R Gets Notebooks & TensorFlow
R Gets Notebooks & TensorFlow
Tuesday, 11 October 2016

It seems that most languages need a notebook format and now R has its very own and a new connection to TensorFlow. What more could an up and coming language require to be fully modern?



Given that R is used at lot of the time, perhaps all of the time, for off-the-cuff, scratchpad-style, statistical analysis, what could be more fitting than using it via a notebook style IDE. 




If you have missed the idea of the notebook, it allows the free mixing of code, its output and annotation. You can create a notebook page that looks like a presentation or a lesson and this is the main use of the idea. Notebooks are familiar if you use Mathematica or Maple. Then there is the iPython notebook, recently developed into Jupyter, which supports Python and a number of other languages including R.

R Notebooks, however, have some advantages over Jupyter. In particular they integrate with R Studio which is a common IDE for R. You can view a Notebook in R Studio  In addition R Notebooks feature batch execution reather than interactively a cell at a time. The Notebook format uses R Markdown and can display almost any output that R produces including console output, plots, data frames and HTML widgets. In addition you can run code written in other languages including Python, Bash, SQL or C++.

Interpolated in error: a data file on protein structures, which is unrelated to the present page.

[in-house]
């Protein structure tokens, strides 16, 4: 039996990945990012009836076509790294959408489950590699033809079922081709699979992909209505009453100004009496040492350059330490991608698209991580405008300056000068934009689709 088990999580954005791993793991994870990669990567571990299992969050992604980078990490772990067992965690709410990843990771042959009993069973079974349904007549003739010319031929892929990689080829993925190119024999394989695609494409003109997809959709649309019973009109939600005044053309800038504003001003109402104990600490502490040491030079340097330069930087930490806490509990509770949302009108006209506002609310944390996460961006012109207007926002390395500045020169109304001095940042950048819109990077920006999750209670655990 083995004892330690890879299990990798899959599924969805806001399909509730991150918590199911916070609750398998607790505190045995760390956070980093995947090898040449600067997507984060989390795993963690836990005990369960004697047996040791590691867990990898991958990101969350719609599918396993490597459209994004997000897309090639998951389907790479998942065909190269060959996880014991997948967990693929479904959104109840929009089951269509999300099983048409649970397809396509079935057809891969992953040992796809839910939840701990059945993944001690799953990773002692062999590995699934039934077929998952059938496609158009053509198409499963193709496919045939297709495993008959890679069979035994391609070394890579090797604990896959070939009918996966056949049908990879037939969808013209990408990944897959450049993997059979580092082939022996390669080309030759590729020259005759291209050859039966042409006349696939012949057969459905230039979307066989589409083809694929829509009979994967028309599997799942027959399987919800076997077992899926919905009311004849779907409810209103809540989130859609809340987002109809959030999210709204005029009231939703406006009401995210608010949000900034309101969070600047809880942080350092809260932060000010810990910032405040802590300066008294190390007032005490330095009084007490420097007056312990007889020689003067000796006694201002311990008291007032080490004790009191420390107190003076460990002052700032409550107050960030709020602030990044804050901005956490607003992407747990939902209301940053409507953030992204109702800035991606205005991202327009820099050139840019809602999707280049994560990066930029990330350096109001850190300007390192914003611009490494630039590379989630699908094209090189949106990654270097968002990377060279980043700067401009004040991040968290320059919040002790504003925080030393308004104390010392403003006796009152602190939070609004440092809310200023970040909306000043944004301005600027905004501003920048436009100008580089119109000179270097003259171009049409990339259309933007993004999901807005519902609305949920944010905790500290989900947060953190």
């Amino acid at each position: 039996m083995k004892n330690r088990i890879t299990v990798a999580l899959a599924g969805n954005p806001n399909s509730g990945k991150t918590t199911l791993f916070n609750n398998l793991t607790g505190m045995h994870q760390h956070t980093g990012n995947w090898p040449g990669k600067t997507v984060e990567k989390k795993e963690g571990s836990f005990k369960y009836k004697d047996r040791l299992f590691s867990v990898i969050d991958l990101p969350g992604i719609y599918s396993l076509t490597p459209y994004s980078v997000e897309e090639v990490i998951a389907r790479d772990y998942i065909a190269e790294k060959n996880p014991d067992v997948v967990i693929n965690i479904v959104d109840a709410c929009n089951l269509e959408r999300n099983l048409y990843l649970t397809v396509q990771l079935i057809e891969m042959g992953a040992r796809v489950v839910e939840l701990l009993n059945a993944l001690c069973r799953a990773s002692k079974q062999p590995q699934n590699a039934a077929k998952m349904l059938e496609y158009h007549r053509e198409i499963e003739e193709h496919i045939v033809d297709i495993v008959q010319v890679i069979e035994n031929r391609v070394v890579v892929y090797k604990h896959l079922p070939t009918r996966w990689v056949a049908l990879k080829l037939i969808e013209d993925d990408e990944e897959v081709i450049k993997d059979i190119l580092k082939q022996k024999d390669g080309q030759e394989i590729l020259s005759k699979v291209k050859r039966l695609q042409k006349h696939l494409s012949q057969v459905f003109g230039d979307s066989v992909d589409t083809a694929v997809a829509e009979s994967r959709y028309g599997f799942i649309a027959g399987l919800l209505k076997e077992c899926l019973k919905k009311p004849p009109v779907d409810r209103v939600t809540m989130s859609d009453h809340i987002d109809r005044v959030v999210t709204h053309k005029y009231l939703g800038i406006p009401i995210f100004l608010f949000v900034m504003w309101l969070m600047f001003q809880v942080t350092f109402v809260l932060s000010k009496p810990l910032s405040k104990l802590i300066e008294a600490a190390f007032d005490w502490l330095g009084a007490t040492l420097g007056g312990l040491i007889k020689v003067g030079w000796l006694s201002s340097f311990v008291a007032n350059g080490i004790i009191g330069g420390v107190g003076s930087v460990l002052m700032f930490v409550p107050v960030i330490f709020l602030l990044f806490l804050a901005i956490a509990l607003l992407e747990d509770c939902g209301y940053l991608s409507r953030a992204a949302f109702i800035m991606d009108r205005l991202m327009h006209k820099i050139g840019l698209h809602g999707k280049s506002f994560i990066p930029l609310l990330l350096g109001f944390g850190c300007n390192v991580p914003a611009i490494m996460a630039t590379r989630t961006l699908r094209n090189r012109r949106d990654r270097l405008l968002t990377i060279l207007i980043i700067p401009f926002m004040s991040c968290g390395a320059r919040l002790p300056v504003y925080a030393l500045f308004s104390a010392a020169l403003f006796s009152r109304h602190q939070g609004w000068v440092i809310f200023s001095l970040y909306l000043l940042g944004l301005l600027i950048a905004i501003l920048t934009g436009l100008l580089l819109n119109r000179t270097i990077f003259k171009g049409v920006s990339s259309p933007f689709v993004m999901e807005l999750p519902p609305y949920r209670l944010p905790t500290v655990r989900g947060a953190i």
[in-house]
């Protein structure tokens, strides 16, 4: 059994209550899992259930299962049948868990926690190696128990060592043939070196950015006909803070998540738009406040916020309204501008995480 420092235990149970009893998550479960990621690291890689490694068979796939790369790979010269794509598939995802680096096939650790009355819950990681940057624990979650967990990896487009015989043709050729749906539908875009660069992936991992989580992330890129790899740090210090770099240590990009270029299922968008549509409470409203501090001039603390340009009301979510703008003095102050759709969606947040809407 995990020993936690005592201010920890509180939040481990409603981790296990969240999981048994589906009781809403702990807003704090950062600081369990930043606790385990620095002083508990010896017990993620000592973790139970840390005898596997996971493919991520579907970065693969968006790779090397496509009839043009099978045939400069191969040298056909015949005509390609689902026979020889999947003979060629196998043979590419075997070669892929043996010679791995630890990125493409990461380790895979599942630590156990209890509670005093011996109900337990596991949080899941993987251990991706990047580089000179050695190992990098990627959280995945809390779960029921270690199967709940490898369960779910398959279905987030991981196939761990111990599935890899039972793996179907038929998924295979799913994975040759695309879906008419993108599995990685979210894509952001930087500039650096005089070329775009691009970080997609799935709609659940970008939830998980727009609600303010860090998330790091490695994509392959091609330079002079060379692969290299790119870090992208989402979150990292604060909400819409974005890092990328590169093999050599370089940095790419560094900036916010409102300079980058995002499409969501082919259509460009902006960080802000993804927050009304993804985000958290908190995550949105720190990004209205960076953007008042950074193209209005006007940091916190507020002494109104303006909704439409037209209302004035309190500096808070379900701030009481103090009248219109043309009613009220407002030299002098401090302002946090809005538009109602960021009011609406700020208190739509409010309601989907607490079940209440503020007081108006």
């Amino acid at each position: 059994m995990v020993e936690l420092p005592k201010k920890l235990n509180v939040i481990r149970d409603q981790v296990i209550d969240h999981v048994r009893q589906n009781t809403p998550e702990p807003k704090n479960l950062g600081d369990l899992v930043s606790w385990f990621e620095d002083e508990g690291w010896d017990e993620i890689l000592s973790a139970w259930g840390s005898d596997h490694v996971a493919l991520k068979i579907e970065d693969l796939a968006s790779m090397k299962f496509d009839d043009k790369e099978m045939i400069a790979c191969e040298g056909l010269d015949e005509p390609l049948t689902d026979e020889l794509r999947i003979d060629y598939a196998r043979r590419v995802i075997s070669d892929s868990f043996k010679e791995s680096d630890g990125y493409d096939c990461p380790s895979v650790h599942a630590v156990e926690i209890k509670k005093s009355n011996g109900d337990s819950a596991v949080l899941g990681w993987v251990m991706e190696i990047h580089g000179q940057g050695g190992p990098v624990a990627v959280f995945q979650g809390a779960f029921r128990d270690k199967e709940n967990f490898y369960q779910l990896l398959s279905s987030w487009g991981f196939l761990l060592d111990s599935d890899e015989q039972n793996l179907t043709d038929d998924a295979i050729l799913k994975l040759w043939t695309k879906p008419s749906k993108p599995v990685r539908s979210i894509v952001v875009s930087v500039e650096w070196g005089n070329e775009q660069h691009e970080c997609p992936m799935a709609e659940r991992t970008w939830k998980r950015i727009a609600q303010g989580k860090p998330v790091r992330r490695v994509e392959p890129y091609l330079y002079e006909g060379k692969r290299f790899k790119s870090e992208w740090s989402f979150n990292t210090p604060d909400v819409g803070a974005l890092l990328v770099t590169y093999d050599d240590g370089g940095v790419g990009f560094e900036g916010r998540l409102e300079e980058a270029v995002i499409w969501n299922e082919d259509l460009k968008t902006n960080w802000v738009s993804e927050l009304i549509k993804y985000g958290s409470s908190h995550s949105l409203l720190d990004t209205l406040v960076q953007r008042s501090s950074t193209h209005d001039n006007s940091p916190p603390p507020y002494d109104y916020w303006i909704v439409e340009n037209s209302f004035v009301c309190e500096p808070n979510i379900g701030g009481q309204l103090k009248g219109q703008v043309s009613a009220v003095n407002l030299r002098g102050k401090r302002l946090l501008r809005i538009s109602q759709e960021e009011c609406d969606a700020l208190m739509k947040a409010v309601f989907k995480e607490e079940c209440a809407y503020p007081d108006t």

You can see R Notebooks in action in the following video:


TensorFlow is Google's general purpose number crunching system using data flow graphs that makes implementening neural networks easier. R already has some packages that do neural networks but, if you have tried them out you will discover that they are fine as far as they go but they have an "unfinished" feel to them and there is no general purpose R neural network package. This leaves R a bit behind the times as far as neural network machine learning is concerned. 




Now we have TensorFlow for R, an open source library that allows R to make use of TensorFlow via its Python bindings. TensorFlow itself is written in C/C++ and to use it via Python via R is a little bit indirect, but this shouldn't really impact performance as once the flowgraphs are constructed TensorFlow gets on with the calculation irrespective of what was used to set things up. 

The advantage of using TensorFlow from R is that you can use R to clean up the data and generally explore it before trying out complicated neural networks on it. If you are familiar with R you will still have to learn how to setup a data flowgraph for TensorFlow to do your calculation, but at least you will know how to manipulate the data. 

To make use of it you need to install TensorFlow and the R package. You also almost certainly want to install RStudio because this has code completion and online help for TensorFlow. 




More Information




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